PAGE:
The UK is due to leave the European Union on 29 March, yet talks between the government and the EU about the withdrawal deal remain deadlocked. Joanne Starkie of the Immigration Advice Service looks at what a “no deal” scenario could mean for the construction industry

As the deadline to leave the EU looms ever-closer, there is still little clarity for UK industries and businesses as to what the future holds. With the government in disarray and the clock ticking, the UK is running the risk of withdrawing from the EU without a deal in place. This is a very alarming prospect for the nation as a whole and is particularly daunting for the construction industry, which relies heavily on EU workers and on importing essential building materials from the EU.

Labour shortages in construction

Foreign employees make up 15% of the UK construction industry’s workforce, out of which 51% are from an EU country. EU nationals are already leaving the UK in droves to seek work elsewhere in Europe and, depending on the outcome of Brexit and its implications on free movement, the sector could be set to lose 8% of its total workforce, which would obviously be a damaging blow.

The government has attempted to appease employers who are dependent on EU workers in the December release of the Immigration White Paper. The 12-month temporary scheme allows EU nationals to come to the UK to work for a year. While this may be viable for sectors that require temporary or seasonal staff, the offering is unsuitable for the construction industry. The proposed scheme does not allow employers to retain and develop valuable members of staff and could mean that they would be obliged to re-recruit in the middle of long-term infrastructure and building projects, causing disruption and inconvenience.

In the wake of a no-deal Brexit and the end of free movement, an option for EU construction workers who still want to gain employment in the UK after Brexit would be to fill in a Tier 2 Visa application. For employers, this means they need to pay and apply for a Sponsor Licence, which can be a costly and lengthy process.

However, the current eligibility criteria for a Tier 2 Work Visa would make it very difficult for the large majority of construction workers to obtain. As it stands, the minimum salary requirement for this type of visa is £30,000 and, unlike many occupations that feature on the UK’s Shortage Occupation List, construction workers do not benefit from any visa discounts when applying. The replacement of free movement for the construction industry is prohibitively expensive: not only must migrants pay for their visa application and meet the requirements, they must also pay and pass an English language test and provide evidence that they have adequate savings to accommodate themselves.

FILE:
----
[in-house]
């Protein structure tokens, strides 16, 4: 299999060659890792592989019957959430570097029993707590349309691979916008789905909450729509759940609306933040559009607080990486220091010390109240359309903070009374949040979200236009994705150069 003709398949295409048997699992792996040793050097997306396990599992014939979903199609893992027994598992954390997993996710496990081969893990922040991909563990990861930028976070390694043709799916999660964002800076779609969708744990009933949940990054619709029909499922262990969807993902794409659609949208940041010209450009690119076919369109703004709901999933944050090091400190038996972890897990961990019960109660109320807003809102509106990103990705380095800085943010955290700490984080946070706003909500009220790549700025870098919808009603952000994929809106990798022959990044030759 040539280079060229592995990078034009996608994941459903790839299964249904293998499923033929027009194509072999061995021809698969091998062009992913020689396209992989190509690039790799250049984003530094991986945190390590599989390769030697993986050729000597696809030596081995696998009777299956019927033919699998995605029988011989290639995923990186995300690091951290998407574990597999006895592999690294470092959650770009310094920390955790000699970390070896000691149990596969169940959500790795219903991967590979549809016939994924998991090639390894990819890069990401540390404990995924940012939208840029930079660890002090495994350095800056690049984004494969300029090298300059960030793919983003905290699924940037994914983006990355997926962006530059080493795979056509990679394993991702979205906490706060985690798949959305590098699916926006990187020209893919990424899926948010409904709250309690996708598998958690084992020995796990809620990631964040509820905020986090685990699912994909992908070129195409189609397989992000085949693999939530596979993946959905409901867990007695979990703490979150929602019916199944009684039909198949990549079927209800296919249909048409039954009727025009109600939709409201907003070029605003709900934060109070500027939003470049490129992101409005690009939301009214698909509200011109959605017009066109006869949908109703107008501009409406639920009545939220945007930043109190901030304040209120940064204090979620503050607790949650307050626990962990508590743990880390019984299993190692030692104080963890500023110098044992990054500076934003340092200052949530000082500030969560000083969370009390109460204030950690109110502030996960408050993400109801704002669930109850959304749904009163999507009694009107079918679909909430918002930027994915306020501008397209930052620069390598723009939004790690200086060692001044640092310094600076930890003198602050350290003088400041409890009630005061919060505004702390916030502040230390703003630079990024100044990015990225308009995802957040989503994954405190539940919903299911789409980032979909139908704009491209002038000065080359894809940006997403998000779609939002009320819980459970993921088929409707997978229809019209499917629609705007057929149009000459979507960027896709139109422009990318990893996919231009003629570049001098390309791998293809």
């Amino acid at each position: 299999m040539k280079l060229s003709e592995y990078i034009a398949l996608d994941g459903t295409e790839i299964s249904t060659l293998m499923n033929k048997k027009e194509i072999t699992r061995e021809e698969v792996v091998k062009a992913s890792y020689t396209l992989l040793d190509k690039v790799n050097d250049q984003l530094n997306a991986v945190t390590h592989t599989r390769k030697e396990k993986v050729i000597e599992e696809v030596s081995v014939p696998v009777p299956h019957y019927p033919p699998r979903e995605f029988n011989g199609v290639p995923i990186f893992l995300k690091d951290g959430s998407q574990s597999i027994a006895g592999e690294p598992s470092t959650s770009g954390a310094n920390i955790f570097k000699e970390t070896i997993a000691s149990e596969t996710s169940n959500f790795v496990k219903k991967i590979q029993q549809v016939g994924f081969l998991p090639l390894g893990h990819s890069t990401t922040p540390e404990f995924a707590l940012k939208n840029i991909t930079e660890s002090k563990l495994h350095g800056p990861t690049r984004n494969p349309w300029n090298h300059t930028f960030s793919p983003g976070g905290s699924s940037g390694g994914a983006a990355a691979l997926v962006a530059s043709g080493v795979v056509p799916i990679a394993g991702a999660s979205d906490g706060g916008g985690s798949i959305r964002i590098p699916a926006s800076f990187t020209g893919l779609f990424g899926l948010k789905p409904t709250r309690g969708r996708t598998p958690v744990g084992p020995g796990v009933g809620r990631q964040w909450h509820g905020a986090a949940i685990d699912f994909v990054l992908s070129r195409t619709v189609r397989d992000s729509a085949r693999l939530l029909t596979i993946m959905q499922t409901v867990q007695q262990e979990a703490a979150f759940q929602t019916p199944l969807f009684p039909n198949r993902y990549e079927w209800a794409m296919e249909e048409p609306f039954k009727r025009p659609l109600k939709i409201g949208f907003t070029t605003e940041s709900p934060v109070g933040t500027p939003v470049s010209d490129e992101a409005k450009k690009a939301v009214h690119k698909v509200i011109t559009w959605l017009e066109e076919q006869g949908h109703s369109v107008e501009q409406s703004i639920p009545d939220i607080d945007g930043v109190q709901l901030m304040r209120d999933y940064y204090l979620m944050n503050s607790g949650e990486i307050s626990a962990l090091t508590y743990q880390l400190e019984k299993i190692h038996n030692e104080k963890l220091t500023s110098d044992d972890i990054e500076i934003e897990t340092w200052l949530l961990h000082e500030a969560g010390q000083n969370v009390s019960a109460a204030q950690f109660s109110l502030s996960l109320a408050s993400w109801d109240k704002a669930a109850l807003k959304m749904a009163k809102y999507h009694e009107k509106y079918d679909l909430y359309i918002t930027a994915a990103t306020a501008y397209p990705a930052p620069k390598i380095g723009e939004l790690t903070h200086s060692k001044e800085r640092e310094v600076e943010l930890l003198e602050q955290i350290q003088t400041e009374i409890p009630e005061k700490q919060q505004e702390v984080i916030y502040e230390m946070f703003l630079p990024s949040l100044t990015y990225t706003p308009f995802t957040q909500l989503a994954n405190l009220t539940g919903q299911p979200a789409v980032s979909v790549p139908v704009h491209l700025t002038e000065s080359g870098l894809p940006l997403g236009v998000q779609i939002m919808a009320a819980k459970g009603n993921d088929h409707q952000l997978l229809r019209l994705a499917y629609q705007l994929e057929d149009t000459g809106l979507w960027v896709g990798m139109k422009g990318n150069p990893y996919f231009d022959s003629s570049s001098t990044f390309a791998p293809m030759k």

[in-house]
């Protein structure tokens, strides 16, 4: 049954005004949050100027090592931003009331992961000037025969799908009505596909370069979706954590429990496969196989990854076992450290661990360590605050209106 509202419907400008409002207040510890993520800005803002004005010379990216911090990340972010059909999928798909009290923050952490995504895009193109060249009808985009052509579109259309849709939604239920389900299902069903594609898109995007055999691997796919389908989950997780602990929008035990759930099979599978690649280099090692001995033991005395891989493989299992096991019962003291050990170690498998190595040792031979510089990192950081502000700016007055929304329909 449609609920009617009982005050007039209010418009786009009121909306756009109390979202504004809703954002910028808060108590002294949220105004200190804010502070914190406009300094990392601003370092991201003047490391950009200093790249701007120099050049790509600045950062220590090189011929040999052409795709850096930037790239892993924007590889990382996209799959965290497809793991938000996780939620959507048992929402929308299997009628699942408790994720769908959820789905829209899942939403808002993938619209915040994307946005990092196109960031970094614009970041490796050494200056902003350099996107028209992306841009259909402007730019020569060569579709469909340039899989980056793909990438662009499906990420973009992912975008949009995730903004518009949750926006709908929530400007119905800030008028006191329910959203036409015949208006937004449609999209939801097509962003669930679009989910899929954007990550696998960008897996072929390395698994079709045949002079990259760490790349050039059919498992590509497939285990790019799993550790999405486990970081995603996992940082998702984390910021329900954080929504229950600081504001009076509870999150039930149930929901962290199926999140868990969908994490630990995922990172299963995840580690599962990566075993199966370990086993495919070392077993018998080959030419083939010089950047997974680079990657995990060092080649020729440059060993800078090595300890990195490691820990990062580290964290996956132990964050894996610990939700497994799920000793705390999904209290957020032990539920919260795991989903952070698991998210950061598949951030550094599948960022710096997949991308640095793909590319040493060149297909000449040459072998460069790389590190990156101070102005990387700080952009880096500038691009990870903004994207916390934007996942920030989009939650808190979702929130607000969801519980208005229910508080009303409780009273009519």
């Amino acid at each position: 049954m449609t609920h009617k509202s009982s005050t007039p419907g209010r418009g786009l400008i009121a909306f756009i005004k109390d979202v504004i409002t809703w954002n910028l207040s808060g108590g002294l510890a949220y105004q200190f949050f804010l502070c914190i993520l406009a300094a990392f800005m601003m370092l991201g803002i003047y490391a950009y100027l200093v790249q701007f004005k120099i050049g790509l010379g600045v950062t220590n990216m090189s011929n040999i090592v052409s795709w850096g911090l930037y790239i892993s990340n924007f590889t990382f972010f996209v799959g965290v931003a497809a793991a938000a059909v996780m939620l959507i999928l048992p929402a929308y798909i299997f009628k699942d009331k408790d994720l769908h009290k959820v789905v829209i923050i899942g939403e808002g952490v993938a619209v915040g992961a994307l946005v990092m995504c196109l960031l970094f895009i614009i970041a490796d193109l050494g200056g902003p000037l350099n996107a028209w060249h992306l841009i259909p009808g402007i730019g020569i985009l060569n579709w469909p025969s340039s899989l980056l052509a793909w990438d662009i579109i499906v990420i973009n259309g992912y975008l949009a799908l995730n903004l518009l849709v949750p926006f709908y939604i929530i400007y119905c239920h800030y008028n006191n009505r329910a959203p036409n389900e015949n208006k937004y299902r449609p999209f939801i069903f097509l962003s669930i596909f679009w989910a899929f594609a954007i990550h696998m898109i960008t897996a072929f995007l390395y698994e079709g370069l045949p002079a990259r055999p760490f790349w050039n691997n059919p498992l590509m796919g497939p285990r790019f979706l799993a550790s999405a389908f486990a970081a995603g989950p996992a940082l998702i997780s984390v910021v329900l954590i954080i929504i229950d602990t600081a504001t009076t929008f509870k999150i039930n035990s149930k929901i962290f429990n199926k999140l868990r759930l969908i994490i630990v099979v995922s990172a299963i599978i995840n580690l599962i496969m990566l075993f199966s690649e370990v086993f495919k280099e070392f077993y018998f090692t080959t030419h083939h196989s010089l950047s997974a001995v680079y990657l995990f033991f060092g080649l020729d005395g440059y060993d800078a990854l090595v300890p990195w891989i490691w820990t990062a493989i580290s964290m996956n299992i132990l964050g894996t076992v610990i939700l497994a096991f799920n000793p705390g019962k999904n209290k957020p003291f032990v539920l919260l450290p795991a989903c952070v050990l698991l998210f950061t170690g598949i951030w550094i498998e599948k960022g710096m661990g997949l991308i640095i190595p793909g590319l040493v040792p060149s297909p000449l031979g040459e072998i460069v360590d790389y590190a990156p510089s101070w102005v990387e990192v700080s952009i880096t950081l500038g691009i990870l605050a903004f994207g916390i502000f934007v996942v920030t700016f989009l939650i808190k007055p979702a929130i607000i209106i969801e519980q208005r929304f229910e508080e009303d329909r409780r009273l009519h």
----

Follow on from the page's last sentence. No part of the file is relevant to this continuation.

Trade and transport problems in construction

It isn’t just staff from the EU that the UK construction industry depends upon. A no-deal Brexit would also be incredibly damaging to trade and would cause numerous problems when it comes to importing and exporting goods. According to the Department for Business, Energy & Industrial Strategy (BEIS), 62% of the building materials currently being imported into the UK originate from Europe, and 60 % of the materials being exported are also going to EU countries. The BEIS reports that in 2016, with the exception of China and the USA, four out of the top five import and export markets for building materials in the UK were European countries.

If the UK leaves the EU with no tangible trade deal, the resulting imposition of World Trade Organisation tariffs and new non-tariff barriers would make goods more expensive and difficult to obtain. There is also the risk of crucial building materials being in short supply, such as timber, 92% of which is currently imported from the EU, according to statistics published by the Construction Products Association.

The introduction of new regulations on quotas and the origin of goods, for example, would lead to more complex and drawn-out administrative processes and would cause severe transportation delays at border control.  As well as the financial implications of more expensive materials, this would have a hugely detrimental effect on construction companies who are reliant on receiving goods quickly in order to meet project deadlines and it could result in loss of business and credibility if they are unable to complete the work.

An uncertain future for the construction industry

It is evident that if the UK walks away from the EU at the end of March without a deal in place, it would have an enormously negative impact on the construction industry and the wider economy. With so little time left and still no clarity on where the construction sector will stand with regards to both labour and trade post-Brexit, it is difficult for industry leaders and employers to determine the best course of action to minimise disruption and avoid lasting damage. Until a final decision is made by the UK government and its EU counterparts on Brexit, the future of the construction industry will remain uncertain.

This article has been written by Joanne Starkie who is a specialist content writer and correspondent for the UK’s leading Immigration Advice Service.

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